(B)    The provisions of this section do not apply to:

        (1)    A person carrying a concealed weapon upon his own premises or pursuant to and in compliance with Article 4, Chapter 31 of Title 23 otherwise lawfully carrying a concealable weapon; or

        (2)    peace officers in the actual discharge of their duties.

    (C)    The provisions of this section also do not apply to handguns, rifles, shotguns, dirks, slingshots, metal knuckles, knives, or razors unless they are used with the intent to commit a crime or in furtherance of a crime.”

The word “handguns” was added to section C.

SECTION    7.    Section 16-23-465(B)(1) of the 1976 Code is amended to read:

    “(1)    This section does not apply to a person otherwise lawfully carrying a concealable weapon pursuant to and in compliance with Article 4, Chapter 31, Title 23; however, the person shall who does not consume alcoholic liquor, beer, or wine while carrying the concealable weapon on the business’ premises. A person who violates this item may be charged with a violation of subsection (A).”

We are just removing the reference to the permit.

SECTION    8.    Section 51-3-145(G) of the 1976 Code is amended to read:

    “(G)    Possessing any firearm, airgun, explosive, or firework except by duly authorized park personnel, law enforcement officers, or persons using areas specifically designated by the department for use of firearms, airguns, fireworks, or explosives. Licensed hunters may have firearms in their possession during hunting seasons provided that such firearms are unloaded and carried in a case or the trunk of a vehicle except that in designated game management areas where hunting is permitted, licensed hunters may use firearms for hunting in the manner authorized by law. This subsection shall not apply to a person carrying a concealable weapon pursuant to Article 4, Chapter 31, Title 23, as defined in Section 23-31-210(5)and the concealable weapon and its ammunition.”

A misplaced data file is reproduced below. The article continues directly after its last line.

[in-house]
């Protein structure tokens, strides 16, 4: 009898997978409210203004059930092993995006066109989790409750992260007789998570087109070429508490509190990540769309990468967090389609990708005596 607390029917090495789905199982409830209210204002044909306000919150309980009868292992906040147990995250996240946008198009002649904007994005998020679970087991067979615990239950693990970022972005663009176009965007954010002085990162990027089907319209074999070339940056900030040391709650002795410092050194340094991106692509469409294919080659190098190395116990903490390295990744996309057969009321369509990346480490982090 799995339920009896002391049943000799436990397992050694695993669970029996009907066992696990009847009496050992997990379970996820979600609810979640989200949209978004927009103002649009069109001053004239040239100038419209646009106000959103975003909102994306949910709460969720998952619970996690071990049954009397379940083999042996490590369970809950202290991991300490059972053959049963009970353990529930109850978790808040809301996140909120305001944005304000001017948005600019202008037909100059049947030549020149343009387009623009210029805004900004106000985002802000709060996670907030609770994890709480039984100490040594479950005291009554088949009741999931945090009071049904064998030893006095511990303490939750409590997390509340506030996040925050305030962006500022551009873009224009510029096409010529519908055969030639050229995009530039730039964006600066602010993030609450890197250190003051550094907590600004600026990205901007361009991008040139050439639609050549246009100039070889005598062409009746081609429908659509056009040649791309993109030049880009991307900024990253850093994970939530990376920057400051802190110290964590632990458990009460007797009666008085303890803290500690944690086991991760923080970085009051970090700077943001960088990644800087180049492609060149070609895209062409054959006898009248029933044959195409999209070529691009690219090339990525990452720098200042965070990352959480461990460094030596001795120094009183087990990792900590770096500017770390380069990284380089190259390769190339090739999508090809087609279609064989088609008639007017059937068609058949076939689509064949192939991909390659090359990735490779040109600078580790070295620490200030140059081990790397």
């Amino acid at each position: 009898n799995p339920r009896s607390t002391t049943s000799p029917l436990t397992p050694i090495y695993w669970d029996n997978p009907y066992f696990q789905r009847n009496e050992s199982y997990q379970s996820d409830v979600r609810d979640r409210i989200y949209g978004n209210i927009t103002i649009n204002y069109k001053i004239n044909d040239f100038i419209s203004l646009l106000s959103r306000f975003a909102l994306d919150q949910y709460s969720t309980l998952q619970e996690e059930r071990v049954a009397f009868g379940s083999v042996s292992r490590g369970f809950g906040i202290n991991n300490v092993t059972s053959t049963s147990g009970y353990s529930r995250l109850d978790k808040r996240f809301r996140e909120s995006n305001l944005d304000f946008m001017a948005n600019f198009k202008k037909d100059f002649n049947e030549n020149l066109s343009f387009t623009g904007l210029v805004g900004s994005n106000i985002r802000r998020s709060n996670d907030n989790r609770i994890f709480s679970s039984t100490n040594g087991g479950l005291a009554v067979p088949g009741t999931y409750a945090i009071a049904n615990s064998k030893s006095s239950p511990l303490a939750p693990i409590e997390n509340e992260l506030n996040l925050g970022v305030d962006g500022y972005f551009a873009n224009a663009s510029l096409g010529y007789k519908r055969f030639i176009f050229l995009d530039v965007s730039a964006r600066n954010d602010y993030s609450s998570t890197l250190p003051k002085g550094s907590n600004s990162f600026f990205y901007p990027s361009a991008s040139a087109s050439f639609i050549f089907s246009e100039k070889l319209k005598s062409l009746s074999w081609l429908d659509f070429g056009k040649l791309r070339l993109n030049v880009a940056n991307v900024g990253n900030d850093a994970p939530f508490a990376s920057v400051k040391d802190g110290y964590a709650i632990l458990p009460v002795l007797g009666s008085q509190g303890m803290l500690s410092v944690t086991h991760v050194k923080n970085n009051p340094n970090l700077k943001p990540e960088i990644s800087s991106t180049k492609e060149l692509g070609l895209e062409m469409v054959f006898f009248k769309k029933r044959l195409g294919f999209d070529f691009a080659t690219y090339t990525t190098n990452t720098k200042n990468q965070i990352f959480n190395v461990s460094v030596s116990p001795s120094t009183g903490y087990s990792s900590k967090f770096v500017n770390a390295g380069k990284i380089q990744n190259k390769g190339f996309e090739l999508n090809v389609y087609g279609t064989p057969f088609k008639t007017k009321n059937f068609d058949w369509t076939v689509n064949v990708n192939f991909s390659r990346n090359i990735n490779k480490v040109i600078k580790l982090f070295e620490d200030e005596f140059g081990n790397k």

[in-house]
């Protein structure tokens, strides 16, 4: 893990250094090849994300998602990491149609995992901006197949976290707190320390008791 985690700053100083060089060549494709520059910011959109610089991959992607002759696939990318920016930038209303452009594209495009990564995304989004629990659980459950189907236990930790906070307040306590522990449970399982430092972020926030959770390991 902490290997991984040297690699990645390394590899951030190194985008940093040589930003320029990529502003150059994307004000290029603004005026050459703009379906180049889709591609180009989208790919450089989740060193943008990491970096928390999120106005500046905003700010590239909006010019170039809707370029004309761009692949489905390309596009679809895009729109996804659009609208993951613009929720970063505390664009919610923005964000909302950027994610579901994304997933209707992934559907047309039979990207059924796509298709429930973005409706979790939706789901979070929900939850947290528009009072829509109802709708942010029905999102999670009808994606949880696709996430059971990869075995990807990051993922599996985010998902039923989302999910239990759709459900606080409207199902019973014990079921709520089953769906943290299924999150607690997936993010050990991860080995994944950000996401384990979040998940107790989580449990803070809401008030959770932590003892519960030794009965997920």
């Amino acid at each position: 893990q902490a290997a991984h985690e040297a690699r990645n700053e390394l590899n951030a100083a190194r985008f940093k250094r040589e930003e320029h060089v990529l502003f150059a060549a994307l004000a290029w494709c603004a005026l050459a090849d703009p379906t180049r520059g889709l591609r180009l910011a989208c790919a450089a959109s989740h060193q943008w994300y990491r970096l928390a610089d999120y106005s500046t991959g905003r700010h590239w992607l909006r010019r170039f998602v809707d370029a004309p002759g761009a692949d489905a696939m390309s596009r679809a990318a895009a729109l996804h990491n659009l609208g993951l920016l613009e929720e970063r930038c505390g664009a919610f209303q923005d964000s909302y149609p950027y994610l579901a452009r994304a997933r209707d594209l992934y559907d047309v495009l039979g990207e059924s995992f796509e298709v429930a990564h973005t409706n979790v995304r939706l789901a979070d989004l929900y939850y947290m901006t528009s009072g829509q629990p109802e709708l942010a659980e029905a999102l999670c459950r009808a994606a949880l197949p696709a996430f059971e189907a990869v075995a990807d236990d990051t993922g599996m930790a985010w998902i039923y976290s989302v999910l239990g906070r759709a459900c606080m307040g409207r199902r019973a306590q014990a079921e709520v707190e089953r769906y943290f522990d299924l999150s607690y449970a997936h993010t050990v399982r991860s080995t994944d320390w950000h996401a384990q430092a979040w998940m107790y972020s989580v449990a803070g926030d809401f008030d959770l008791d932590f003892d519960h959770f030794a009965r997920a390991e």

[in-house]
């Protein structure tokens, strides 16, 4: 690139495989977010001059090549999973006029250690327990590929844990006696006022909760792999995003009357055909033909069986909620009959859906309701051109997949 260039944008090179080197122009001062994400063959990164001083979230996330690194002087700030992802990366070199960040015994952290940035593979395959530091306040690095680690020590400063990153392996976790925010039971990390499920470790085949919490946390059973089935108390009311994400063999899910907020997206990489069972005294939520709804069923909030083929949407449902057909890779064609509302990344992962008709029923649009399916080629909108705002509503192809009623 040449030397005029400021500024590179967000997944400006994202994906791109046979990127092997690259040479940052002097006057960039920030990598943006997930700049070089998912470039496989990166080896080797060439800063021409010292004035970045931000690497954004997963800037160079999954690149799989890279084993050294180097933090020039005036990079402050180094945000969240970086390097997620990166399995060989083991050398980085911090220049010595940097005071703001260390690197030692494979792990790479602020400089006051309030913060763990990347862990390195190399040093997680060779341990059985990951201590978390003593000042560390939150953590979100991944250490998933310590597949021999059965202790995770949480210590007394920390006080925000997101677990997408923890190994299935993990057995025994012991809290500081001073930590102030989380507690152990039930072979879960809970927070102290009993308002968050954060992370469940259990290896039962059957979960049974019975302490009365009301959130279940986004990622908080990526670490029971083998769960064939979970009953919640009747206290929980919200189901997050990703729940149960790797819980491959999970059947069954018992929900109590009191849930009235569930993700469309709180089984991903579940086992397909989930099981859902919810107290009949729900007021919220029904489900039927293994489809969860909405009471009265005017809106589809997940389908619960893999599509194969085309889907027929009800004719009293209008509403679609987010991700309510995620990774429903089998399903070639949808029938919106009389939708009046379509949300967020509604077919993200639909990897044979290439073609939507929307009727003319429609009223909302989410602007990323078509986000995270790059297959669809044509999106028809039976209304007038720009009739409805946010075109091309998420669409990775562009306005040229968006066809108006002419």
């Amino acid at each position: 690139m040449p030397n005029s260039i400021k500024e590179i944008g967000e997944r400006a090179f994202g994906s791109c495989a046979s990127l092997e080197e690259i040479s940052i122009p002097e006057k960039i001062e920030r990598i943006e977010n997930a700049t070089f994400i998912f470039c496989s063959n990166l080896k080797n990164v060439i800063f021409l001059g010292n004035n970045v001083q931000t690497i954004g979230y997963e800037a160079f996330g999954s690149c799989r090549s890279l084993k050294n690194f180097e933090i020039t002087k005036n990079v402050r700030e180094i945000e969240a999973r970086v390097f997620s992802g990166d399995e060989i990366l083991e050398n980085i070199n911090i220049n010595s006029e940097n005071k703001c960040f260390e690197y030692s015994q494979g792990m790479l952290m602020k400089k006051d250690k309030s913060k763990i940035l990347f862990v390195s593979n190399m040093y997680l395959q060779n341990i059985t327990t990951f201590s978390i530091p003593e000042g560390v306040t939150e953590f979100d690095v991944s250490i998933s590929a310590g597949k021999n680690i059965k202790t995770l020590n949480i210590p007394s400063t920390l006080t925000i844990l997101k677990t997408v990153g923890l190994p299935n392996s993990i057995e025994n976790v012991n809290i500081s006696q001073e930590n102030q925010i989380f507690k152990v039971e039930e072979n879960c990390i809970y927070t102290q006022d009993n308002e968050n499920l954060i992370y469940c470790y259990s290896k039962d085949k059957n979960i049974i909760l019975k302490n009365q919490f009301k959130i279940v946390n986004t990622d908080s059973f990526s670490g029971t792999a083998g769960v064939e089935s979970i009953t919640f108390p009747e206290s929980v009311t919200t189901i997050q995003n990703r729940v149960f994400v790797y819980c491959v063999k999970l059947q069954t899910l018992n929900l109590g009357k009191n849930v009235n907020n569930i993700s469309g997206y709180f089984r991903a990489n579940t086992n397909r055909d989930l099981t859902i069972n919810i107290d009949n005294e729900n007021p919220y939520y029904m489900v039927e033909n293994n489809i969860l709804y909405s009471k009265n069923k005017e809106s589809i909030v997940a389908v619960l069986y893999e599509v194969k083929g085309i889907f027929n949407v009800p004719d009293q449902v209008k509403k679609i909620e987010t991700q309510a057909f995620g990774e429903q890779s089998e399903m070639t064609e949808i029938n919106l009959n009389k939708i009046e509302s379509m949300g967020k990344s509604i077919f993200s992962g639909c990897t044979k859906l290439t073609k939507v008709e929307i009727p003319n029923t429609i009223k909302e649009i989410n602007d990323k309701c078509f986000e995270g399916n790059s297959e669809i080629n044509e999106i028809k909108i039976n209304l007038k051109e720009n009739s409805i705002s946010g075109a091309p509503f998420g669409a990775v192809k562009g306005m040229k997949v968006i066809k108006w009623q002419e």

Just removing the permit requirement.

SECTION    9.    Section 23-31-210(5) of the 1976 Code is amended to read:

    “(5)    ‘Concealable weapon’ means a firearm having a length of less than twelve inches measured along its greatest dimension that must be carried in a manner that is hidden from public view in normal wear of clothing except when needed for self-defense, defense of others, and the protection of real or personal property.”

Removing the permit requirement and erasing language about concealment.

SECTION    10.    Section 23-31-215(K), (M), (N), and(O) of the 1976 Code is amended to read:

    “(K)    A permit holder must have his permit identification card in his possession whenever he carries a concealable weapon. When carrying a concealable weapon pursuant to Article 4, Chapter 31, Title 23, a permit holder must inform a law enforcement officer of the fact that he is a permit holder and present the permit identification card when an officer: